Edward Snowden was a Booz Allen Hamilton employee in Hawaii when he worked as a subcontractor for the National Security Agency and made off with hundreds of thousands of the spy agency’s files.
Booz Allen, “the world’s most profitable spy organization,” is one of the NSA’s leading private contractors; the director of US intelligence, James Clapper, was a Booz Allen executive, and former NSA director Michael McConnell is now a Booz Allen VP.
In other words, if you’re with Edward Snowden in any way, Booz Allen is the enemy.
So it may come as a surprise that billionaire Pierre Omidyar — owner and publisher of The Intercept, which holds the only complete cache of Snowden’s NSA files — has just selected one of Snowden’s former bosses at Booz Allen’s Hawaii branch to join the Omidyar Fellows program…
The global surveillance programs revealed by Edward Snowden have caused journalists to change how they operate, question what the government knows about them, and consider abandoning investigative reporting, according to a survey from the Pew Research Center.
A significant number of the journalists surveyed said they had changed their behavior, whether it’s how they store sensitive files (49 percent), how they communicate with other journalists (29 percent), whether they’ve reached out to a source (13 percent), or pursued a specific story (2 percent).
Many are also convinced the government is gathering information about them. Some 64 percent of journalists believed intelligence agencies had “probably collected data” about them. (The other 36 percent, as “InfoSec Taylor Swift” joked, must not read the news.)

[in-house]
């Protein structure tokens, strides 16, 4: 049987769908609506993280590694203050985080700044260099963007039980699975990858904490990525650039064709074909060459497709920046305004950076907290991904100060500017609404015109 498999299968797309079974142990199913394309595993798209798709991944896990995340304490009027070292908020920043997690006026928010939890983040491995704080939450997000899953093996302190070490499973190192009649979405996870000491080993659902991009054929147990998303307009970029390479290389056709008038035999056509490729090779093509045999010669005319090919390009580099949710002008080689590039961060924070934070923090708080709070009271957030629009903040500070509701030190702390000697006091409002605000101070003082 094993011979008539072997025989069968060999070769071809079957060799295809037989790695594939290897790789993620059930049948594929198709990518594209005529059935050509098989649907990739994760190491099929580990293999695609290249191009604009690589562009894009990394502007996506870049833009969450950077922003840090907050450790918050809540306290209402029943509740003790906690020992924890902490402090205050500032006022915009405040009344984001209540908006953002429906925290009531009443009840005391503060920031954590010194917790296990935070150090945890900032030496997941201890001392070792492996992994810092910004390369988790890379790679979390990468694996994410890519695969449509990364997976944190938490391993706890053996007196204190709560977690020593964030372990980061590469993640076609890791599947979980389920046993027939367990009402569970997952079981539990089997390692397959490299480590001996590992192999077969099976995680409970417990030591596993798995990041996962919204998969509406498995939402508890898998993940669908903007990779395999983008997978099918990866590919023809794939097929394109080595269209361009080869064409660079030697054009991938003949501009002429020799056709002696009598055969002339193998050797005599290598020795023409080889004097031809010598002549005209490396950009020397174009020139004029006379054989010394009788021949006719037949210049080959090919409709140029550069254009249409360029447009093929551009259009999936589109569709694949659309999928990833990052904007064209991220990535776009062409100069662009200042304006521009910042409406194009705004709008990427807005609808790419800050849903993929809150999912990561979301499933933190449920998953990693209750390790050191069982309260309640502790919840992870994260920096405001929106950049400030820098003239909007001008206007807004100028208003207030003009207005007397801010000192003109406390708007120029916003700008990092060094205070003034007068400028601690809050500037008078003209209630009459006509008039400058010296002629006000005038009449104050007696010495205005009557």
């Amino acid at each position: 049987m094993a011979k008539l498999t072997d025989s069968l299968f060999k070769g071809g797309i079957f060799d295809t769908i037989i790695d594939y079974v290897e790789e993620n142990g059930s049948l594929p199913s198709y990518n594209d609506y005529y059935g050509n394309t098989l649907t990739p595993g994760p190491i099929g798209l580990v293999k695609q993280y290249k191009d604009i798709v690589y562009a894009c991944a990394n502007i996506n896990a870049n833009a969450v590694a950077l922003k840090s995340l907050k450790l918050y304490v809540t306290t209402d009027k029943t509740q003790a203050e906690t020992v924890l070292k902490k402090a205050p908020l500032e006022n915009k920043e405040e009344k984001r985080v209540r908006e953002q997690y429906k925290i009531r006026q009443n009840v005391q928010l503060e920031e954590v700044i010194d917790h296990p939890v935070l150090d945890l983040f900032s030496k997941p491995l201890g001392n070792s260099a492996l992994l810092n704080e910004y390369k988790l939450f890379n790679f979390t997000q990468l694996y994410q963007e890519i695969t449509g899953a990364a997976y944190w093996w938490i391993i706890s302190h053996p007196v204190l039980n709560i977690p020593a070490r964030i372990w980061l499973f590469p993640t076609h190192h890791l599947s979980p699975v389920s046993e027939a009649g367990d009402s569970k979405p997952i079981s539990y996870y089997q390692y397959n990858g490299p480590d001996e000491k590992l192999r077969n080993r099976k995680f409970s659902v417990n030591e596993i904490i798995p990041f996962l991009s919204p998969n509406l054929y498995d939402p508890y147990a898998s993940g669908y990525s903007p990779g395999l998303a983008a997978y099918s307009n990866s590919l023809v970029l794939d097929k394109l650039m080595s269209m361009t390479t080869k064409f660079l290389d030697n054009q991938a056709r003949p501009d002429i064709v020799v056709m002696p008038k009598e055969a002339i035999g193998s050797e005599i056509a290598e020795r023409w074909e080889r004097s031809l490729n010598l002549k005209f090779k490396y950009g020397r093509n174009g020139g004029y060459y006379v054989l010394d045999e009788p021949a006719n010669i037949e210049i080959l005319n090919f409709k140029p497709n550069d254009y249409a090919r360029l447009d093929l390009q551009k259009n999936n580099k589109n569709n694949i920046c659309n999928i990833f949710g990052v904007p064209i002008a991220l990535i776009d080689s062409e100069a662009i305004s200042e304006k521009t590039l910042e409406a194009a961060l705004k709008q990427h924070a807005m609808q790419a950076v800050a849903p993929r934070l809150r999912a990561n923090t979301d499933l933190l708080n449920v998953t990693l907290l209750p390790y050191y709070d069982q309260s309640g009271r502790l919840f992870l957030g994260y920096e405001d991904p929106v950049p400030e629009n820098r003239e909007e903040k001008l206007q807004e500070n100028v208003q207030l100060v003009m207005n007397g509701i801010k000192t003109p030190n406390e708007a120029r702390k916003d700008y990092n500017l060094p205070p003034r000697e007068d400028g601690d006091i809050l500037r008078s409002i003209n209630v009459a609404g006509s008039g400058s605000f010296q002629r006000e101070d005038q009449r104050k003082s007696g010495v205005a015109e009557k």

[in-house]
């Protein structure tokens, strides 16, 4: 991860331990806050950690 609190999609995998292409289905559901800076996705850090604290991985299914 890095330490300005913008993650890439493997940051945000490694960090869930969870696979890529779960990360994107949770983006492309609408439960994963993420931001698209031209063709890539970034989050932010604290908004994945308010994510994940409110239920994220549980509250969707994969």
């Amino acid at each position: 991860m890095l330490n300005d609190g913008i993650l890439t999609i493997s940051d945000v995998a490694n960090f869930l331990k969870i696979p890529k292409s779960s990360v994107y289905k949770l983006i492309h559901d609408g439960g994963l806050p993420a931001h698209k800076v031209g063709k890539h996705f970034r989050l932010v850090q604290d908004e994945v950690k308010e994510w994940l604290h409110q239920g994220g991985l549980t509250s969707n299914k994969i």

These fears have led 2 percent of the journalists surveyed to consider leaving investigative reporting entirely. That’s not surprising — many also believe neither their Internet service providers nor their employers have done enough to protect them or confidential sources.
This is a problem. It’s no secret that the United States has been waging a war on press freedoms, and without independent journalists many important things — including the revelations that prompted this survey — would never have been revealed to the public.
Mass surveillance might not have done a whole lot to prevent terrorist attacks, despite whatever the government claims, but it might be able to convince some journalists not to expose the government’s wrongdoing. Unfortunately, that might be considered just as large a “win” by those who believe controversial programs should never see the light of day.